*Overnight at Airport Marriott.


*Fly from Miami to Havana. 6am check in, 8:30am departure for a 1 hour flight. 

Cuba Camillo Cienfuegos building art  Cuba Jose Marti monujment  Cuba Che Guevera building art 

*Board coach for stop at Havana’s most important Plaza de Revolution and visit to Jose Marti Memorial.

  Cuban hotel

Cuban hotel lobby

Cuban hotel desk


*Check in at the Spanish-built/owned and managed high-rise Melia Cohib Hotel on the Malecon.

*Continue city coach tour.

Cuba, Sloppy Joe's exterior   Cuba, Sloppy Joe's

  Cuba, rum botles   Cuba, Mohitas


*Lunch at iconic Havana restaurant, Sloppy Joe’s.

Cuba, circus sign   Cuban Circus act

*Afternoon at after-school community project, Angeles del Futuro, Angels of the Future, a circus training school for young kids.

Cuban car   Cuban car, orange


*Ride to dinner in vintage American cars.

*Dinner at local Havana paladar, La California Restaurant.

*Overnight at Melia Cohib Hotel.

Day 3

*Breakfast at Melia Cohib Hotel.

Cuban auchitect     Cuba, Cathedral Square

*Walking tour of Old Havana with City Architect, Carlos de la Regata.

Cuba, Hemmingway's house   Cuba, Hemmingway's desk

*Coach to visit Ernest Hemingway home and museum in Finca Vigia, southeast of Havana.

*Lunch at local Finca Vigia paladar with visit by local journalist.

*Coach back to Havana. Afternoon performance by local choir and dancers.

*Dinner on our own at local Havana paladars. (A Telier)

Cuba Buena Vista Club poster   Cuba, Buena Vista performers

*Buena Vista Social Club show at Melia Cohiba Hotel.

*Overnight at Melia Cohib Hotel.

Day 4

*Breakfast at Melia Cohib Hotel.

Cuba, Synagogue doors   Cuba, Synagogue doors   Cuba, Synagogue interior

*Visit local synagogue.

Cuba, Fuster

Cuba, Fuster front yard   Cuba, Fuster fish tile

*Coach to the home and studio of artist José Rodriguez Fuster in Jaimanitas, his decorated western Havana neighborhood.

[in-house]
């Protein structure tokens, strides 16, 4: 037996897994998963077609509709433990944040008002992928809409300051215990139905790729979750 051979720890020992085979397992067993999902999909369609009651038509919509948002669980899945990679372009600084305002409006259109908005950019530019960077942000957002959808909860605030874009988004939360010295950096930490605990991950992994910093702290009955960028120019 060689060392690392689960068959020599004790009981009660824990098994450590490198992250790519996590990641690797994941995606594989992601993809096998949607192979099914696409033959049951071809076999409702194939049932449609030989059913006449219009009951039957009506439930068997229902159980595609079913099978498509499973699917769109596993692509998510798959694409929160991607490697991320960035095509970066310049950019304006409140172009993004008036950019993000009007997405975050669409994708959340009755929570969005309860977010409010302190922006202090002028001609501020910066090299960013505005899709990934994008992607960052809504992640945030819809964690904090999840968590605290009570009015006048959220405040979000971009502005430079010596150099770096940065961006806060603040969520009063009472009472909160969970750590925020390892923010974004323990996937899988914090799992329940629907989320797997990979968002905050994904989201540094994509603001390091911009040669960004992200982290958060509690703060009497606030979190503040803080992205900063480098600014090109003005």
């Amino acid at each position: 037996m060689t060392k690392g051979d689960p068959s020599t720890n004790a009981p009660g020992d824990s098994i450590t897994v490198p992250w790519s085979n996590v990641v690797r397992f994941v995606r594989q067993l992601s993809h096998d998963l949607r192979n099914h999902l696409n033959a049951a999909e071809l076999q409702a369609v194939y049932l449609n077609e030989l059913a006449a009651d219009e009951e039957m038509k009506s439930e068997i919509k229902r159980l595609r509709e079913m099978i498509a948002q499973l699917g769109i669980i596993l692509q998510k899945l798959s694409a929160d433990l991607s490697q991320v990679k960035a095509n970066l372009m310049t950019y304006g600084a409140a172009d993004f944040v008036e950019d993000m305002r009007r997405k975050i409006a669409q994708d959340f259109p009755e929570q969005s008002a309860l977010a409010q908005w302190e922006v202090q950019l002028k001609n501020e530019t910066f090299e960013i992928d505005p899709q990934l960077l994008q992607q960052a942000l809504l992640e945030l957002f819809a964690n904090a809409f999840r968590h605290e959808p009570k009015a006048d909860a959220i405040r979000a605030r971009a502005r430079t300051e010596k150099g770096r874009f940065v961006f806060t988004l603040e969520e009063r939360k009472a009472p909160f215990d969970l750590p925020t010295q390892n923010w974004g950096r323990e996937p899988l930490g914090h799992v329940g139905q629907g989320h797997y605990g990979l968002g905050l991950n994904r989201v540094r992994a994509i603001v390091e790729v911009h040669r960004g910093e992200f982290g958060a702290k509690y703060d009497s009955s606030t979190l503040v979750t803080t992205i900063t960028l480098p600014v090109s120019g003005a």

*Lunch outdoors at a local paladar in Havana’s Santo Angel neighborhood, Figaro.

Cuba, barber shop   Cuba, barber shop  Cuba, barber shop

*Visit to Santo Angel neighborhood salon and barber school project.

*Visit to Havana cigar factory.

*Dinner on our own at local Havana paladar, Café Laurent.

*Overnight at Melia Cohiba Hotel.

Day 5

Cuba, hotel breakfast

*Breakfast at Melia Cohia Hotel.

Cuban university guide   Cuba, university building

*Meet and tour with local journalist and University degree candidate, Nestor, at University of Havana.

Cuba Moreualando Performers   Cuba Moreualando clown

*Visit to local community arts center, Moreualando.

   Cuban baseball star

*Lunch at local Havana paladar, La Maraleja, with Cuban baseball star, Rolanda Macais.

Cuban artist    Cuban artist Lorenzo

*Visit with local Havana artist, Lorenzo Lopez Shening, at his home and studio.

*Goodbye dinner at local Havana paladar, Elite.

*Overnight at Melia Cohiba Hotel.

Day 6

* After breakfast, depart hotel for airport.

*Fly back to Miami, scheduled arrival at 11:30am.

Before you go, do a bit of background reading. It can make your experience a lot richer once you’re in Cuba. Some of the best resources on Cuba, Moon Handbooks HAVANA and CUBA, written by Christopher Baker, are more than simple ABC guide books. Baker has been traveling to Cuba for decades, has a deep understanding of the Cuban culture, history and people and writes page-turners you won’t be able to put down. His online blog is also a great resource for anyone thinking of traveling to Cuba. See links below and stand by for Part Two: Meeting Cuban people, and Part Three: Facts About Travel to and Life in Cuba. (US Government Cuban travel details) (Tour group website) (Cuba’s infrastructure, credit cards, flights and cruise ships and lodging – Airbnb, local’s rooms.) (Christopher Baker’s mag article. There’s a reason to visit Cuba. Here’s how to do it right.) (Christopher Baker’s MSNBC piece on travel to Cuba, August, 2015.) (Christopher Baker’s blog site) CNN news story on start-up smarTours to Cuba.